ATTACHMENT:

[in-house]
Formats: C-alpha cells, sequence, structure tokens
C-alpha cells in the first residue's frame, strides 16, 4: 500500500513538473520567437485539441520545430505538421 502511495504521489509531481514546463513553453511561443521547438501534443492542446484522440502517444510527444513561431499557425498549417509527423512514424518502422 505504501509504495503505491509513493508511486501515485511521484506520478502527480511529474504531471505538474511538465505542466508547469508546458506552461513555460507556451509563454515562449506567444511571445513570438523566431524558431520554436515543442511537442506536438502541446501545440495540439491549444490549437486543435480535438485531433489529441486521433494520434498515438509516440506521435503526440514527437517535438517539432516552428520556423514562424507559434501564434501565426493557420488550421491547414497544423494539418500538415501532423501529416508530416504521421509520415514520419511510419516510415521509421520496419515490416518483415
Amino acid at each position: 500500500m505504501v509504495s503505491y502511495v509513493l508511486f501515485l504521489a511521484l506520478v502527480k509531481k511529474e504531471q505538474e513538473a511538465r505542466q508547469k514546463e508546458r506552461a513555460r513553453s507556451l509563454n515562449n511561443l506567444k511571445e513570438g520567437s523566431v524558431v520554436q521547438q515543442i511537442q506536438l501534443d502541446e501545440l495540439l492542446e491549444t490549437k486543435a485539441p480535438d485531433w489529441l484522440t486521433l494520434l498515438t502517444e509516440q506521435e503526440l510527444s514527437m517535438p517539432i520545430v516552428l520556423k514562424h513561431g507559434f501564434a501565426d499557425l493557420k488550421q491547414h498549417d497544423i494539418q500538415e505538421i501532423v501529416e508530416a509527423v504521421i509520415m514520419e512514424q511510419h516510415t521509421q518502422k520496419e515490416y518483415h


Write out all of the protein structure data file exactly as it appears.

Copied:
[in-house]
Formats: C-alpha cells, sequence, structure tokens
C-alpha cells in the first residue's frame, strides 16, 4: 500500500513538473520567437485539441520545430505538421 502511495504521489509531481514546463513553453511561443521547438501534443492542446484522440502517444510527444513561431499557425498549417509527423512514424518502422 505504501509504495503505491509513493508511486501515485511521484506520478502527480511529474504531471505538474511538465505542466508547469508546458506552461513555460507556451509563454515562449506567444511571445513570438523566431524558431520554436515543442511537442506536438502541446501545440495540439491549444490549437486543435480535438485531433489529441486521433494520434498515438509516440506521435503526440514527437517535438517539432516552428520556423514562424507559434501564434501565426493557420488550421491547414497544423494539418500538415501532423501529416508530416504521421509520415514520419511510419516510415521509421520496419515490416518483415
Amino acid at each position: 500500500m505504501v509504495s503505491y502511495v509513493l508511486f501515485l504521489a511521484l506520478v502527480k509531481k511529474e504531471q505538474e513538473a511538465r505542466q508547469k514546463e508546458r506552461a513555460r513553453s507556451l509563454n515562449n511561443l506567444k511571445e513570438g520567437s523566431v524558431v520554436q521547438q515543442i511537442q506536438l501534443d502541446e501545440l495540439l492542446e491549444t490549437k486543435a485539441p480535438d485531433w489529441l484522440t486521433l494520434l498515438t502517444e509516440q506521435e503526440l510527444s514527437m517535438p517539432i520545430v516552428l520556423k514562424h513561431g507559434f501564434a501565426d499557425l493557420k488550421q491547414h498549417d497544423i494539418q500538415e505538421i501532423v501529416e508530416a509527423v504521421i509520415m514520419e512514424q511510419h516510415t521509421q518502422k520496419e515490416y518483415h